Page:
14. 4 points
    Cannon was very good today, hardly anyone there. But enough to clear out most of the fresh tracks by noon, so I wouldn't expect Weds to be epic unless the snow machine keeps going overnight. We'll see, I'm heading to Jay tomorrow myself. The Upper mountain did very well from this storm. Vista was skiing excellent edge to edge. I can't remember the last time I've blasted straight down the middle or hugged skier's right of Vista rather than staying skier's left. Tramway was nice (especially skier's right), Upper Cannon was nice, skier's right of Profile looked nice but I never got to it (under the lift wasn't roped off, that was nice to see). Upper Ravine was frozen hard pack, the new snow wasn't sticking there. Guns were going on Skylight/Taft which were not open. Definitely a good day to ride the Cannonball lift, winds were ripping only at the very top but overall the ride was better than the Peabody for most of the ride, and actually peaceful for the first 2/3 of the ride. Extension had really nice snow skier's right but still some junk in there. I wasn't impressed with Zoomer skier's right, the Upper Mountain was better so I only took one lap on the Zoomer lift. Seemed like the Front Five area under performed for this storm and the Upper Mountain over performed in weird areas that usually aren't favored. I don't think any new trails will open tomorrow (Weds) unless the snow keeps going overnight. The report says Skylight and Taft were opened (report updated 11:45am) but they were roped when I was there, so I guess you can count those two as new trails but they'll be whaled due to snowmaking, not opening due to natural snow. Maybe they'll get Upper Hard going too, that can open with minimum natural. But given the weird wind and snow deposit patterns, perhaps not since the new snow wasn't sticking to Upper Ravine at all. Overall, great skiing but not epic. Tomorrow at Jay is probably going to be epic, with some hiking involved to make it so.
  15. 4 points
    Older AZ posters know me as riverc0il. I left AZ years before it became the cool thing to do. I miss skiing with others so I am hoping to change that this season, both reconnecting with folks that I've skied with in the past and making some new friends as well. I play the field and follow the powder, generally not skiing when conditions aren't good. Not having a home base has made it hard to connect with folks, I usually don't decide where I am going until each weekend. Mid-week powder days are an automatic vacation day, otherwise I only ski weekends. I spend most of my time in NoVT (Smuggs, Jay, MRG, etc.) but I ski Cannon when I can, it remains my favorite mountain (probably going to get a season pass there next season now that they have solid snow making). I hike for turns early/late season and when there are wind holds mid-season but I mostly ride lifts during the winter. I spend most of my time in the trees. I maintain a blog but those posts tend to be more personal reflections (often meant to be read metaphorically) as opposed to a strictly trip reporting (which is how the thing started and remained until recently). But I plan to contribute condition based TRs on here when something seems worth reporting. Cheers.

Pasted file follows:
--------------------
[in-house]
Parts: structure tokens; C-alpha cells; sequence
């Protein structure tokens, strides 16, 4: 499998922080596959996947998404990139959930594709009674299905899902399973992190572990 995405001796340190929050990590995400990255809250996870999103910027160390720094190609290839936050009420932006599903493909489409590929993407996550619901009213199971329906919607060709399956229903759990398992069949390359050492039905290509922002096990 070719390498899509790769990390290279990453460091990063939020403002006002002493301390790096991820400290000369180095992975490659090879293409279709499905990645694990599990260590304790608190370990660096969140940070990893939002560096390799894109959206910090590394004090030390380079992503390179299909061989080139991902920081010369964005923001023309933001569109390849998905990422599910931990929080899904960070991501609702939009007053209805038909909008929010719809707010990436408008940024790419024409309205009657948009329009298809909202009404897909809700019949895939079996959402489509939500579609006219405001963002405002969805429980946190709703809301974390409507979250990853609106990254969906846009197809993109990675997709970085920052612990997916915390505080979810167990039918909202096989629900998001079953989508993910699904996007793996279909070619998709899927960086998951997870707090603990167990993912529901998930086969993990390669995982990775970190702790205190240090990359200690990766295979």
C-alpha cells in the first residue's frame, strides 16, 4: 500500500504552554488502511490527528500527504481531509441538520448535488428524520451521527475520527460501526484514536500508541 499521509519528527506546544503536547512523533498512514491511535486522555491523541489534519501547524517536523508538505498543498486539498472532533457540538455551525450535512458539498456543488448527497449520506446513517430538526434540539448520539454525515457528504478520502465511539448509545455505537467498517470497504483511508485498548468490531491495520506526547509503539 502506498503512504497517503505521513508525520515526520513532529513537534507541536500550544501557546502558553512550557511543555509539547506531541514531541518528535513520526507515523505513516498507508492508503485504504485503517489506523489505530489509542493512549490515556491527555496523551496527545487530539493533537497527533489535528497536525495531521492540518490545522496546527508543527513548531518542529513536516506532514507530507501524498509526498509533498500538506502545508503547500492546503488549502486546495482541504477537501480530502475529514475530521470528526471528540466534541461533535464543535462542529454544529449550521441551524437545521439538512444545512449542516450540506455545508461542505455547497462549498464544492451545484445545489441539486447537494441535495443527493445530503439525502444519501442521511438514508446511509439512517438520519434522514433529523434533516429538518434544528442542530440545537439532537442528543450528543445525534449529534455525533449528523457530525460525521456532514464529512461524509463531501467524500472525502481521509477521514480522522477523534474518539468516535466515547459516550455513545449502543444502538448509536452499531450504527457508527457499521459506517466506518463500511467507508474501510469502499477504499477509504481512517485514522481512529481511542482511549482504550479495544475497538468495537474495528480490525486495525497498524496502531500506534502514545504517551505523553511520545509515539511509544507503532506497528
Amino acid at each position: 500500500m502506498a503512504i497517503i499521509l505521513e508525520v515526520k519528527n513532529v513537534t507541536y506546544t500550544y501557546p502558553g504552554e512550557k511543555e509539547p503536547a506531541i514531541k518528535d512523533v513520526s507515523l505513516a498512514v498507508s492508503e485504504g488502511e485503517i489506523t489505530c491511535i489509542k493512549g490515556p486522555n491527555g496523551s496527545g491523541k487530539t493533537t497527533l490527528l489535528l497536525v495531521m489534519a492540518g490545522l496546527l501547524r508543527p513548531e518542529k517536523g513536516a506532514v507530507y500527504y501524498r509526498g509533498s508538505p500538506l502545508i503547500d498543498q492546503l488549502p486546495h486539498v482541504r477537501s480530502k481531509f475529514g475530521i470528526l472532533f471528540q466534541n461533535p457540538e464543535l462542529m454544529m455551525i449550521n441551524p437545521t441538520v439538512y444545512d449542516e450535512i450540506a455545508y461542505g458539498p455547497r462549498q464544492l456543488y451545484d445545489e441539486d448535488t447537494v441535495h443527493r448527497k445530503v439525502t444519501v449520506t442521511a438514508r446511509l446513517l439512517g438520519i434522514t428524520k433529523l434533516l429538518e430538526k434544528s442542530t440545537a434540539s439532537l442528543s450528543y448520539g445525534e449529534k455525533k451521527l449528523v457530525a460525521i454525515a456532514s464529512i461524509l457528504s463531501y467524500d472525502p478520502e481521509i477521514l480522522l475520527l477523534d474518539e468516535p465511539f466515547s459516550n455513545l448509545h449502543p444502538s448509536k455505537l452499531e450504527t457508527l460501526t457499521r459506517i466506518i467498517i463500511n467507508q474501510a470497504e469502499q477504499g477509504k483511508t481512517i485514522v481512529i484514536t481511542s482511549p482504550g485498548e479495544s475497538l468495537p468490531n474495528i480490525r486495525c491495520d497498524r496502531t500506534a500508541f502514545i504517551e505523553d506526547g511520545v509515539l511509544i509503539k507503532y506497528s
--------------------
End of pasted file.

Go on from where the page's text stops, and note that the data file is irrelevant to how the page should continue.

16. 4 points
    Yeah, probably true. But I think BW will be fun despite this major shortcoming. FYI @LiquidFeet : my wife and I will be heading to BW on Saturday with our 3 nephews ( that's 5 snowboarders!). Just fair warning if you actually consider this a decision point in 2017. I mean, we're all usually at Cannon so that's a 10 snowboarder swing next Saturday!! Pretty scary stuff. If you do manage to brave the scene I promise that my wife and I will take off our scary snowboards off and join you for some friendly adult conversation. But only for a minute, because then we'll have to get back out to resume intimidating people.
  17. 4 points
    Hi all! I've been lurking for a few weeks and really enjoying the community. It's been my go-to for conditions and weather updates and since my ski season starts tomorrow (Cannon!) I thought I should join. From NH originally and last year was my first full winter back in Boston after several years in NYC. Last year was great revisiting a lot of the mountains from my youth but I kept getting pulled back to Cannon and Killington. I'm also trying to work through a big list of Northeast ski areas I haven't yet been too - hoping to check off Black, Berkshire East and Magic this year. Here's to a snowy winter!
  18. 4 points
    Cannon on Saturday......Grand opening of Zoomer Bar and Grill for the 2017/18 Season !!
  19. 4 points